US & Canada

Rabid organ transplant kills Maryland man

A raccoon is seen in its enclosure at the Schwarze Berge wildlife park in Hamburg, northern German 28 February 2013
Image caption CDC officials say that both donor and recipient had a type of rabies usually linked to raccoons

A man in the US state of Maryland has died of rabies, which he contracted from an infected kidney transplant more than a year ago, health officials say.

The early March death has led officials to treat three other patients who received organs from the same donor.

The Centers for Disease Control (CDC) say doctors did not suspect rabies as the cause of death in the donor and did not test for it.

Typically no more than three cases of rabies are diagnosed in the US yearly.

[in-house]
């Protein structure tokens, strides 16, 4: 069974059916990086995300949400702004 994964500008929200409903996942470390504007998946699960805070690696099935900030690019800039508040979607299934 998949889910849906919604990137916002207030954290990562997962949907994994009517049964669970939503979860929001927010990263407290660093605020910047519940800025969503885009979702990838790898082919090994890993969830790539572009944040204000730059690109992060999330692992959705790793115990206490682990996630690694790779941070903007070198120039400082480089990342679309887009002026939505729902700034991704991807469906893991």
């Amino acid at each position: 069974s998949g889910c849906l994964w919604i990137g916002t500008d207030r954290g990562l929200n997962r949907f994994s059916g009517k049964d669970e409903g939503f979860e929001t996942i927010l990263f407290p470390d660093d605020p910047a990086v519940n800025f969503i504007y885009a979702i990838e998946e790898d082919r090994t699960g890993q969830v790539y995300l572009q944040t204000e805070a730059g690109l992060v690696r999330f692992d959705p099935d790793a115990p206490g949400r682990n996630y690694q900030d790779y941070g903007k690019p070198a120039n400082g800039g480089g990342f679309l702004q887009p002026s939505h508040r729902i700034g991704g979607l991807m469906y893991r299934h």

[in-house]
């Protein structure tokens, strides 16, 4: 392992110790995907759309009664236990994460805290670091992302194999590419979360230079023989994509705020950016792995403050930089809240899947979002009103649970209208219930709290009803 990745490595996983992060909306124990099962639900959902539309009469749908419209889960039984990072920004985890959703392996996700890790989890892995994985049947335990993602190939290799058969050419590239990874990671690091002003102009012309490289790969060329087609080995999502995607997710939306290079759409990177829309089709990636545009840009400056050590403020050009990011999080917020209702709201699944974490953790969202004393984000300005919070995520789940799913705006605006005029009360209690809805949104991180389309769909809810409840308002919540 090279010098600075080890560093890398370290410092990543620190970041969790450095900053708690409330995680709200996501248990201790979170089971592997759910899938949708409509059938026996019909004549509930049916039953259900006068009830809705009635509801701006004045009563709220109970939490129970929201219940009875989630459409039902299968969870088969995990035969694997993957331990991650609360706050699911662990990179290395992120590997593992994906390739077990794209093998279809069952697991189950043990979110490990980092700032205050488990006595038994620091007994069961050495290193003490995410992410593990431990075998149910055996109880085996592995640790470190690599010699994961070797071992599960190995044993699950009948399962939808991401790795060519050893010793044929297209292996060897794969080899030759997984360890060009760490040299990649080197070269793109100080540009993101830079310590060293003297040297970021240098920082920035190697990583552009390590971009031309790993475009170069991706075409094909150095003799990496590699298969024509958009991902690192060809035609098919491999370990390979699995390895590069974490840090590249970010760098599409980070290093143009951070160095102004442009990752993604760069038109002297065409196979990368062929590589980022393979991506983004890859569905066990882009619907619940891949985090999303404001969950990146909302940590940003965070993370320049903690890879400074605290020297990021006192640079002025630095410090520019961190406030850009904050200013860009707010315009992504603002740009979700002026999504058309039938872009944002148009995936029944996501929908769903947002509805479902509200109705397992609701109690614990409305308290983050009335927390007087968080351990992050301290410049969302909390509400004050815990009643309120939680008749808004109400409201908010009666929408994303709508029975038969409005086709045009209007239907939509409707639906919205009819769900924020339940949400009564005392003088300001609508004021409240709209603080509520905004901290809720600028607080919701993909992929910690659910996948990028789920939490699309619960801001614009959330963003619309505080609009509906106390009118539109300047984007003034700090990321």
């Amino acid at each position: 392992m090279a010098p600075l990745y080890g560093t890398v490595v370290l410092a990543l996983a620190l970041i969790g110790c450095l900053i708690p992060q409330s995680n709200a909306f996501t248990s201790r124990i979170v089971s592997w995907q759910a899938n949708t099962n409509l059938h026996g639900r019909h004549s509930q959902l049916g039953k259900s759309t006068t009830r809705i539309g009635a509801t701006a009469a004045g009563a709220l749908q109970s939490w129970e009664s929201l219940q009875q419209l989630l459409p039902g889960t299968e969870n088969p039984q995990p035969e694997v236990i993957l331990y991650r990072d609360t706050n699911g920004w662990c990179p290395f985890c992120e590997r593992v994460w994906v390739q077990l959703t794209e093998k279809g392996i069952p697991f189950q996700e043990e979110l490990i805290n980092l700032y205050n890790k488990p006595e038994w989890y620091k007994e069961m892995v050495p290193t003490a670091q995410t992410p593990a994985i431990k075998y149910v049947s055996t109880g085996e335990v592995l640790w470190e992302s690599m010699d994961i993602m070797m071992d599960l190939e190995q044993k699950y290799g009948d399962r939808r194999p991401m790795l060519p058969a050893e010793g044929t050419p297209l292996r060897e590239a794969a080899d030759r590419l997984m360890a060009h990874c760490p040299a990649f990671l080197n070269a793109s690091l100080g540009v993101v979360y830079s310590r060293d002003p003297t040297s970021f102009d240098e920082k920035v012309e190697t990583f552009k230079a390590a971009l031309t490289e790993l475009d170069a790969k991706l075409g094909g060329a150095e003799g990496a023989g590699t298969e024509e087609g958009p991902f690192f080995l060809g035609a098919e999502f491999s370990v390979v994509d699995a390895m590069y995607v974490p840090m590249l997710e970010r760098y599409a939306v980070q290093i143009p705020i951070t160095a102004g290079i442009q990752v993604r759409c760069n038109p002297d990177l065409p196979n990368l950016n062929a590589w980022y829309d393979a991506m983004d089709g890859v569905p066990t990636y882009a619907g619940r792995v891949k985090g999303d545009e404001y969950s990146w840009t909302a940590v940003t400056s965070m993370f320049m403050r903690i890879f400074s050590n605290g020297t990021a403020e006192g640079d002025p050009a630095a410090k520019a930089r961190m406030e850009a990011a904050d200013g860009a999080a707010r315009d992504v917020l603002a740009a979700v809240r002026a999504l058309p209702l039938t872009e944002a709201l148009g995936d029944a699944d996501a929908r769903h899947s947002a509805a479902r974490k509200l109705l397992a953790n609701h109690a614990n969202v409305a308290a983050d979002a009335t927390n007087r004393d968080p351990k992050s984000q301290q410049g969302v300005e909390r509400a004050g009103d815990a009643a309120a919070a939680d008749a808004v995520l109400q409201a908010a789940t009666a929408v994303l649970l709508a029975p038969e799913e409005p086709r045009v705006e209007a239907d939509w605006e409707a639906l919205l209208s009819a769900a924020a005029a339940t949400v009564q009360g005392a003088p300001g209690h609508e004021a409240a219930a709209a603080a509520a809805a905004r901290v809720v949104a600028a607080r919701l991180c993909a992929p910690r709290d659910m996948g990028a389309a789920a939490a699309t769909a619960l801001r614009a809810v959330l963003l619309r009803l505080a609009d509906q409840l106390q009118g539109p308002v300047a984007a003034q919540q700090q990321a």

The donor died of raccoon rabies in Florida in 2011 after moving there from North Carolina.

The recipients of the donor's heart, liver and other kidney are receiving anti-rabies vaccines, the CDC said in a news release on Friday. They live in Illinois, Georgia and Florida.

"The organ transplantation occurred more than a year before the recipient developed symptoms and died of rabies," the CDC said, adding such an incubation period is much longer than usual but not unheard of.

Despite this case, the benefits of organ transplantation "generally outweigh the risks", the CDC said in a statement.

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